We all love to cuddle a dog on the sofa, but is it right for day one? The answer will depend on the dog and your family.

When a new rescue dog comes into your home they are learning the rules from scratch. Many will only have known kennels and spaces shared with other dogs. Initially they are bound to have some insecurities and be unsure of your expectations.

The times dogs are most likely to feel anxious are typically with new people, when being fed, in tight spaces, doorways, corners and when settling down to sleep. It is important to recognise this and ensure they are given enough space to feel comfortable.

The dog’s bed should be a safe place where they will not be disturbed, they will hopefully quickly learn that if they want a snooze they can go there and relax. Children and adults should remember not to approach the resting dog nor lean over the dog’s bed.

The confusion can arise around the sofa. The dog can learn to see this as a wonderful big dog’s bed and the humans can think this is a seat for them. If the dog is used to settling down on the sofa for a snooze, they may still want their peace undisturbed. People sitting on the sofa or approaching the sofa or moving about on the sofa may make the dog very uneasy. Sadly this can lead to real issues, when all the dog really wanted was to be able to sleep in peace.

So what is the answer? Well that depends on your dog and your family. If you have young children at home or visiting regularly, then think carefully because it is especially important that young children do not approach sleeping dogs. Wherever the dog relaxes it needs to be a safe, undisturbed place.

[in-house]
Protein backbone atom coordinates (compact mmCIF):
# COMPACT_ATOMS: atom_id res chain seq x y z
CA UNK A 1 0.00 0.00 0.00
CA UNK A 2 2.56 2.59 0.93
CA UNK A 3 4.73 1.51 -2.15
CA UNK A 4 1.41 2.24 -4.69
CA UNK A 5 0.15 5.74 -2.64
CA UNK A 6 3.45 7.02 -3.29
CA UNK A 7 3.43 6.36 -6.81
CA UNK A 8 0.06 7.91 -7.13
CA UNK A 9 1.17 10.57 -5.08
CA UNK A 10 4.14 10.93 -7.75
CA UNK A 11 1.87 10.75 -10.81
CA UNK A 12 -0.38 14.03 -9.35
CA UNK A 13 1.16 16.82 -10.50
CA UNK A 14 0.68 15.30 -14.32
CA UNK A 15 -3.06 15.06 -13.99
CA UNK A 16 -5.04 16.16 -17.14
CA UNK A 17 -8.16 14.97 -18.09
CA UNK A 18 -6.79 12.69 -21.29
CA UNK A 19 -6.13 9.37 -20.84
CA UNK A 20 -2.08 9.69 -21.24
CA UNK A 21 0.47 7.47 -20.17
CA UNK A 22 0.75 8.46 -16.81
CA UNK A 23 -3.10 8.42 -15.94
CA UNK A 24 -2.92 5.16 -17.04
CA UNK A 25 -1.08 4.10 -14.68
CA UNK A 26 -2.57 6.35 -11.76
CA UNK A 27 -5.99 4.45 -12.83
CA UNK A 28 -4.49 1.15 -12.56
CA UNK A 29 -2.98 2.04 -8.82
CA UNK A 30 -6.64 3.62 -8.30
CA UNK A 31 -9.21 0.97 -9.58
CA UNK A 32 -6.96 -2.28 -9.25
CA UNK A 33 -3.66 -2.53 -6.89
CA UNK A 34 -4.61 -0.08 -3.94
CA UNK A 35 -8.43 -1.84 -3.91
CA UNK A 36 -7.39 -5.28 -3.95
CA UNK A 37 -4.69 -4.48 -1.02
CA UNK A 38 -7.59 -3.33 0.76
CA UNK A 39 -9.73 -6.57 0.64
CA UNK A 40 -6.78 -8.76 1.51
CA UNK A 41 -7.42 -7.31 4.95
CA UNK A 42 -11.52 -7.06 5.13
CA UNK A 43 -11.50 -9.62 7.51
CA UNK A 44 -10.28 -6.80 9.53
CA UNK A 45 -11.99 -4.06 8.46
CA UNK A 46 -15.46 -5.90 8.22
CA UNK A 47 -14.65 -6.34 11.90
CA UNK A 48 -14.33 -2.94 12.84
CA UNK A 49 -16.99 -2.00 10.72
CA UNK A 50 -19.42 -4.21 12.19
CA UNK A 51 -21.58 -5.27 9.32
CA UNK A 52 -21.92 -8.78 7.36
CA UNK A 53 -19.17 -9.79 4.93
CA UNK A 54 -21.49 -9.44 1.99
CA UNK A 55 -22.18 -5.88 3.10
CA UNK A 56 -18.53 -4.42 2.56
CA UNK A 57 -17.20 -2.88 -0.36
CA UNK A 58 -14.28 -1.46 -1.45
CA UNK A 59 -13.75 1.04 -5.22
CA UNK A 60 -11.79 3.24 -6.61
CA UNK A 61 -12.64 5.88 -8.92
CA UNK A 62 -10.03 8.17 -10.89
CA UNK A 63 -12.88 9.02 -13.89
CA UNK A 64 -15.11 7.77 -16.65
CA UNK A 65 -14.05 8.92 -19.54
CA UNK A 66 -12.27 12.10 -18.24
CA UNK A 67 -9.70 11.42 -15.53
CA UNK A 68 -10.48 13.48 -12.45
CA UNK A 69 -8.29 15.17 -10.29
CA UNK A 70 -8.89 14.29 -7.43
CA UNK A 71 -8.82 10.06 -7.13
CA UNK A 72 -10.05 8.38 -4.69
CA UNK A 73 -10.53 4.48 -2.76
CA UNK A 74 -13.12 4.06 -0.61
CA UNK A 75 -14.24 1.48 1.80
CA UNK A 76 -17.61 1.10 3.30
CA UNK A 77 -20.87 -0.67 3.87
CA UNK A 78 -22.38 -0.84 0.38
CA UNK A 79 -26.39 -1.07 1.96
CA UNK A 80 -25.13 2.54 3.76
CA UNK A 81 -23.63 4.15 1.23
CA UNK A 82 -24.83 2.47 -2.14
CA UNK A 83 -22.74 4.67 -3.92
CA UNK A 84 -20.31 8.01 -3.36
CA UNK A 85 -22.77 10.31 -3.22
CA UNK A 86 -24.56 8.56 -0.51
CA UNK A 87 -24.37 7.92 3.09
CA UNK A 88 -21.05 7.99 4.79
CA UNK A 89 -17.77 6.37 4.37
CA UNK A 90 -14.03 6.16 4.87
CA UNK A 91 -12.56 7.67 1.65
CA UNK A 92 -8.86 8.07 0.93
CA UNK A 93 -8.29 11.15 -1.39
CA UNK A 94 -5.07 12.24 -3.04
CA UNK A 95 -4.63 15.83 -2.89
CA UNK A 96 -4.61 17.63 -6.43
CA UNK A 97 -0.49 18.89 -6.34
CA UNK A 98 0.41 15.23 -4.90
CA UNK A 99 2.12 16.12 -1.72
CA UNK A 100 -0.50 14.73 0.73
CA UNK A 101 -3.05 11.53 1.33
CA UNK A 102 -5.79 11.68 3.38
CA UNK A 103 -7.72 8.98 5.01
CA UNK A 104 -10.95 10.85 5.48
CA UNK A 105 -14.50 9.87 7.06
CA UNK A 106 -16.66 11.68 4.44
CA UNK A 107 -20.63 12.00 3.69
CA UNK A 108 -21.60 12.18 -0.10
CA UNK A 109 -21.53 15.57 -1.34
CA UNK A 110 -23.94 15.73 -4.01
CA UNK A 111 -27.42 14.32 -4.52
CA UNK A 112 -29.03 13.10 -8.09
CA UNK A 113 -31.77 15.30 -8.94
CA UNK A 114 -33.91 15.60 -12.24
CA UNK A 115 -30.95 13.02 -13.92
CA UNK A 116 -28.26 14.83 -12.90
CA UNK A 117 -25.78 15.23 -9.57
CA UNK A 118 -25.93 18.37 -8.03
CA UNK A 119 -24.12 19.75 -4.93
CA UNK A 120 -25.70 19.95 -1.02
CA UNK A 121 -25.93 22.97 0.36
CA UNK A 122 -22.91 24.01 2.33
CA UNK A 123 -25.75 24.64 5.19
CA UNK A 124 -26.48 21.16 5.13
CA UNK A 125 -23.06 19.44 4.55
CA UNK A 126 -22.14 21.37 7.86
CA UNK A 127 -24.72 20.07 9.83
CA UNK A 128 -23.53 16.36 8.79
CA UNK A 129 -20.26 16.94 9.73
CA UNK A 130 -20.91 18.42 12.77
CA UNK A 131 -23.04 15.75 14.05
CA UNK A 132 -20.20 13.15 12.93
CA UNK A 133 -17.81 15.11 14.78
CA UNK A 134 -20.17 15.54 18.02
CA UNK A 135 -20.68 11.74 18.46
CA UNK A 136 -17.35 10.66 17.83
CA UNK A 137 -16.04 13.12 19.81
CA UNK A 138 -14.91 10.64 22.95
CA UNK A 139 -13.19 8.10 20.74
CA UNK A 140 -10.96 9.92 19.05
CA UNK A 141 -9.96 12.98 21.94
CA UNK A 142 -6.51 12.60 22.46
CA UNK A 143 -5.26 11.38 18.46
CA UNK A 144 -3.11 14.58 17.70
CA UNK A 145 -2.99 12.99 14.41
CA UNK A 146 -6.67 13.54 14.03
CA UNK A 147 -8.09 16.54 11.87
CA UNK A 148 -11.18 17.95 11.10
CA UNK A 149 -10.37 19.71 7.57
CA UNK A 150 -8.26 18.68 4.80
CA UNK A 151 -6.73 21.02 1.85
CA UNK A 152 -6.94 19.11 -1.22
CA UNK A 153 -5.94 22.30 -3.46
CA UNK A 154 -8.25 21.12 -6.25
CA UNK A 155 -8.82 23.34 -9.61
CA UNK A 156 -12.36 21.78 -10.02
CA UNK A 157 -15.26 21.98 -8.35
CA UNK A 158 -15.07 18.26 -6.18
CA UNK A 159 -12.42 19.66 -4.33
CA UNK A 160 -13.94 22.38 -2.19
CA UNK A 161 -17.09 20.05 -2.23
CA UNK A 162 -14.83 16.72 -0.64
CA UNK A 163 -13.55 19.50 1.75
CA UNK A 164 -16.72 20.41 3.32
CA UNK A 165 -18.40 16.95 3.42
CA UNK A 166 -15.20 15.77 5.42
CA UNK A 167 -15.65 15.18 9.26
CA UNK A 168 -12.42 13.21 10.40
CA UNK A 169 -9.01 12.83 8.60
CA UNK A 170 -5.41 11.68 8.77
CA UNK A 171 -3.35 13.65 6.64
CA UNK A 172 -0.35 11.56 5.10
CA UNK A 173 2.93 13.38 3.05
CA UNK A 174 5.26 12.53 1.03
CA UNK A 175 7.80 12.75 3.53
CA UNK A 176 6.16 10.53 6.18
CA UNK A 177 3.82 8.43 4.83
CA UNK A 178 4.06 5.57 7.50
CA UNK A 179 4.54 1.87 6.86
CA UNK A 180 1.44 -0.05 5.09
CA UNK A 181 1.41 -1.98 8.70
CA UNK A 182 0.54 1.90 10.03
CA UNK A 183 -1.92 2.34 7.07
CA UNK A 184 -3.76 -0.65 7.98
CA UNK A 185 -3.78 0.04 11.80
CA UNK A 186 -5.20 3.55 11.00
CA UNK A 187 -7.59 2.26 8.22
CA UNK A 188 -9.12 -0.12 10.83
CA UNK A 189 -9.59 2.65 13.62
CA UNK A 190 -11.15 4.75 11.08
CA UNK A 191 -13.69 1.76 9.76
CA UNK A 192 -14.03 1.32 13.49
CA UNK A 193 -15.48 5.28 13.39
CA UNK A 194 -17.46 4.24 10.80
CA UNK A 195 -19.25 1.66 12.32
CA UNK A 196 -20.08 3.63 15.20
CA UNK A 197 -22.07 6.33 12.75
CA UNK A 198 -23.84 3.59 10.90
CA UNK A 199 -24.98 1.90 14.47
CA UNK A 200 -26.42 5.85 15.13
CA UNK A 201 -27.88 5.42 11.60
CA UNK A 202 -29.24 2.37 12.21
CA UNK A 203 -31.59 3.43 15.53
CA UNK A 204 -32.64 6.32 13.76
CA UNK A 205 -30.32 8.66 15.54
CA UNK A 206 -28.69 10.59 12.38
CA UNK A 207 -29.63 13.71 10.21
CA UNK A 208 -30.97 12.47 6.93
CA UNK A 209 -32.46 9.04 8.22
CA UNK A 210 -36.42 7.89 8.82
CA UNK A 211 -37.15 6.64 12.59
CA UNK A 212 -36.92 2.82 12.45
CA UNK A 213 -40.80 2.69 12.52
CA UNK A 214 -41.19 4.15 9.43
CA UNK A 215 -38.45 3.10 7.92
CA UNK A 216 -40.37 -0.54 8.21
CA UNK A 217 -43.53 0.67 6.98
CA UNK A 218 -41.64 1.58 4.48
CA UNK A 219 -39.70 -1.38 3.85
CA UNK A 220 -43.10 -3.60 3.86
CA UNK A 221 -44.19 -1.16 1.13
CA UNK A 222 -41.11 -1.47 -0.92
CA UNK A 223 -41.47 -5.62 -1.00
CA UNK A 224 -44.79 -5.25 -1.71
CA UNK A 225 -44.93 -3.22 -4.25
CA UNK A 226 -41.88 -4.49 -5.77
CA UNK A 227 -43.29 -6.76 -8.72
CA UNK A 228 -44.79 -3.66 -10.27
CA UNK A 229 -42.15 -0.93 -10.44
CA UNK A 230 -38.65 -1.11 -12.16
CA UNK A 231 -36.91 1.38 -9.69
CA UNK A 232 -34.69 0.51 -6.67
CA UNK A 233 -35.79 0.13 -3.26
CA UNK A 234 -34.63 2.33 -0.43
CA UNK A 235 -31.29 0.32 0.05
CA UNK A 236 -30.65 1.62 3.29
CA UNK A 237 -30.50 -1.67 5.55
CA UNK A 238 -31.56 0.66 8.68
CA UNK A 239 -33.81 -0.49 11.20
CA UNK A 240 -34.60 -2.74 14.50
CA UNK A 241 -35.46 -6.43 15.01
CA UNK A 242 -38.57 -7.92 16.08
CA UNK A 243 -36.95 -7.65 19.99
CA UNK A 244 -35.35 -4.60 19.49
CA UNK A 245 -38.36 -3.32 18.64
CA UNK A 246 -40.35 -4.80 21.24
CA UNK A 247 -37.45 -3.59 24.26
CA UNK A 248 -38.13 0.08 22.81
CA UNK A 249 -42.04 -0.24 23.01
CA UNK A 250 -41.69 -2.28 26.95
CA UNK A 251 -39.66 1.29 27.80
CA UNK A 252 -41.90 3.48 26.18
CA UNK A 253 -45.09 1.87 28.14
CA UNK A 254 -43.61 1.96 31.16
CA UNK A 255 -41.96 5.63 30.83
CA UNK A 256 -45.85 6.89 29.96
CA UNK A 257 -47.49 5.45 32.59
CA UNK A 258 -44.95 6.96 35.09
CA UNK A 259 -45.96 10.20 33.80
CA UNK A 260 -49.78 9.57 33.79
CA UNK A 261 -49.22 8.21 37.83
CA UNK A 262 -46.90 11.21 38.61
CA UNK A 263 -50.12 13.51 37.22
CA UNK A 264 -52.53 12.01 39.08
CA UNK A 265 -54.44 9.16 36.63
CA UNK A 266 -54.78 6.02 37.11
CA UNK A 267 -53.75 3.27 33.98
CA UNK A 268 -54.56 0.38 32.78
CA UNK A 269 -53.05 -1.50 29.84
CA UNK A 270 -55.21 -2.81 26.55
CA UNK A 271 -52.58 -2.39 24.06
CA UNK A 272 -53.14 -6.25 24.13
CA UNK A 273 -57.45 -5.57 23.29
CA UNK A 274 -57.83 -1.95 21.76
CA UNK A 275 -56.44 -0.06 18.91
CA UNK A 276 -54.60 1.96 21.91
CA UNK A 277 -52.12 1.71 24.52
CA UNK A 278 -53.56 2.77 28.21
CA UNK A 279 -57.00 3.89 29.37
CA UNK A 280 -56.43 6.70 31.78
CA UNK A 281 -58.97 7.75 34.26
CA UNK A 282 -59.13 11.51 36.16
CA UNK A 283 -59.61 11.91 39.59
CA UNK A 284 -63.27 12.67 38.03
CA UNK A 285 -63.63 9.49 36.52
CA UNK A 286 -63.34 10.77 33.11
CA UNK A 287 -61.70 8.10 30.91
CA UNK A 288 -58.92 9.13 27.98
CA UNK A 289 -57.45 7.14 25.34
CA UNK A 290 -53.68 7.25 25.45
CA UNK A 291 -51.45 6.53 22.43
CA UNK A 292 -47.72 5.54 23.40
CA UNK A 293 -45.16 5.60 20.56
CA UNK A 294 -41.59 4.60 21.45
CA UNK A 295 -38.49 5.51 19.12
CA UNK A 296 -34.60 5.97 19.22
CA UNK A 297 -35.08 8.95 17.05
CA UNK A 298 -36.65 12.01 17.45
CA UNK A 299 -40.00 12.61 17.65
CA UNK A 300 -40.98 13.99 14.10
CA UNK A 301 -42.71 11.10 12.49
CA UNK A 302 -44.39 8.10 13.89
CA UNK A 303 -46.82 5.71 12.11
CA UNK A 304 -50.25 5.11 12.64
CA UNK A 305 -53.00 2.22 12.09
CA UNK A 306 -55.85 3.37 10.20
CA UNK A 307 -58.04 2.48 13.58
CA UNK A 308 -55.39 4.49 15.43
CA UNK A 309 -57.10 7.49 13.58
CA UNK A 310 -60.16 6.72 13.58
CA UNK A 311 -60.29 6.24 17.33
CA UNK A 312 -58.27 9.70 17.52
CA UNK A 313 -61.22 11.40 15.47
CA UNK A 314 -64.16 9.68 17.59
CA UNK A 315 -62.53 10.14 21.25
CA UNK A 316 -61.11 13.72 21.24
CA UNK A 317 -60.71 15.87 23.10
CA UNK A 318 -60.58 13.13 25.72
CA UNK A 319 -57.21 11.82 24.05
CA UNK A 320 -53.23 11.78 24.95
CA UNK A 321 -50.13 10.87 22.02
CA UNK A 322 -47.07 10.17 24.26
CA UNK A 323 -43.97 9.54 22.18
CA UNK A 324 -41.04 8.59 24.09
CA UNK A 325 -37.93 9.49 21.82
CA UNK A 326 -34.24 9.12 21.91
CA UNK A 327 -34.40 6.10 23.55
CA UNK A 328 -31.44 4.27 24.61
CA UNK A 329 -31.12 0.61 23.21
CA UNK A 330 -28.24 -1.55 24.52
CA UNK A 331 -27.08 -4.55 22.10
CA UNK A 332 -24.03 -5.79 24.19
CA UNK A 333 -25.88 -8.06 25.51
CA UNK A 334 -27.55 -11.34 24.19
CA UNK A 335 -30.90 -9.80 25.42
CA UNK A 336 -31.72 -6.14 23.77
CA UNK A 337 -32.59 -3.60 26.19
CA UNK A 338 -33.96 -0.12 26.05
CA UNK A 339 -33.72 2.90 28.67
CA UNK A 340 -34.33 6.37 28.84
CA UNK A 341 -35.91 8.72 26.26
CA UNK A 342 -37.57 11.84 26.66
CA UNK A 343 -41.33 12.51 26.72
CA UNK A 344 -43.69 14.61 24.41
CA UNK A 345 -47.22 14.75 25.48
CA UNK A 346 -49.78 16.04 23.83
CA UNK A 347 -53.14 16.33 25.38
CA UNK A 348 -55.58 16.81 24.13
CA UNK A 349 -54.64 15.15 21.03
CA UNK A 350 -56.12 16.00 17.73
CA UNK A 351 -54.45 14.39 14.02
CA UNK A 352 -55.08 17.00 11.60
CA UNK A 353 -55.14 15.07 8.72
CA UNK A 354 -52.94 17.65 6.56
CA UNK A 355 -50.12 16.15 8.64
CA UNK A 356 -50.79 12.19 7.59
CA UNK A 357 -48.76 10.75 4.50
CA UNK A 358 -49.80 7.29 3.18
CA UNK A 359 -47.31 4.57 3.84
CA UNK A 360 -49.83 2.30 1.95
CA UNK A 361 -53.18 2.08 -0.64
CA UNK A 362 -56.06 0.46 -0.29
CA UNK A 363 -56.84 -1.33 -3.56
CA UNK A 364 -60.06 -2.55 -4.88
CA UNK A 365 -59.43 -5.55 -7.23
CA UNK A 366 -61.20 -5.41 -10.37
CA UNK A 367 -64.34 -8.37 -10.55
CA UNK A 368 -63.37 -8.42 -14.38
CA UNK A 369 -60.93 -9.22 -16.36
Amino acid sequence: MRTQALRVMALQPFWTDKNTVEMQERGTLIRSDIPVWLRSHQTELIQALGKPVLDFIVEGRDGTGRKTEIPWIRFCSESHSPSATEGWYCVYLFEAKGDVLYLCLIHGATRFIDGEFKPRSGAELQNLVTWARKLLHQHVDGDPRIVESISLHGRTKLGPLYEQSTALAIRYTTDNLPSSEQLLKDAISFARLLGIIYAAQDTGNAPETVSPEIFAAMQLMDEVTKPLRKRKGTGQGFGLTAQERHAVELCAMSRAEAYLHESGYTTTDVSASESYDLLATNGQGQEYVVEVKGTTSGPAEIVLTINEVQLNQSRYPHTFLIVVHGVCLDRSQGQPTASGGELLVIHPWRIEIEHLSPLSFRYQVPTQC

Initially the dogs may not recognise a dog’s bed as a good place to sleep, so make a note of where they like to relax and maybe mark it with a mat so that it is more comfortable and the family realise this is the dog’s relaxing place and respect it. Over the coming weeks the use of a dog’s bed can be encouraged by popping treats in it.   

We all love a cuddle on the sofa, but it is not something to be rushed into (remember you can always join them on the floor initially for games and strokes). For a nervous dog it is much better that they learn where their own safe spot is first, then maybe a few months down the line they feel brave enough to share your sofa, or maybe they only come up when invited.

However you work it, please do remember to see things from the dog’s viewpoint too and ensure they always have a safe, peaceful, comfy place to rest undisturbed. And you must also remember to LET SLEEPING DOGS LIE.

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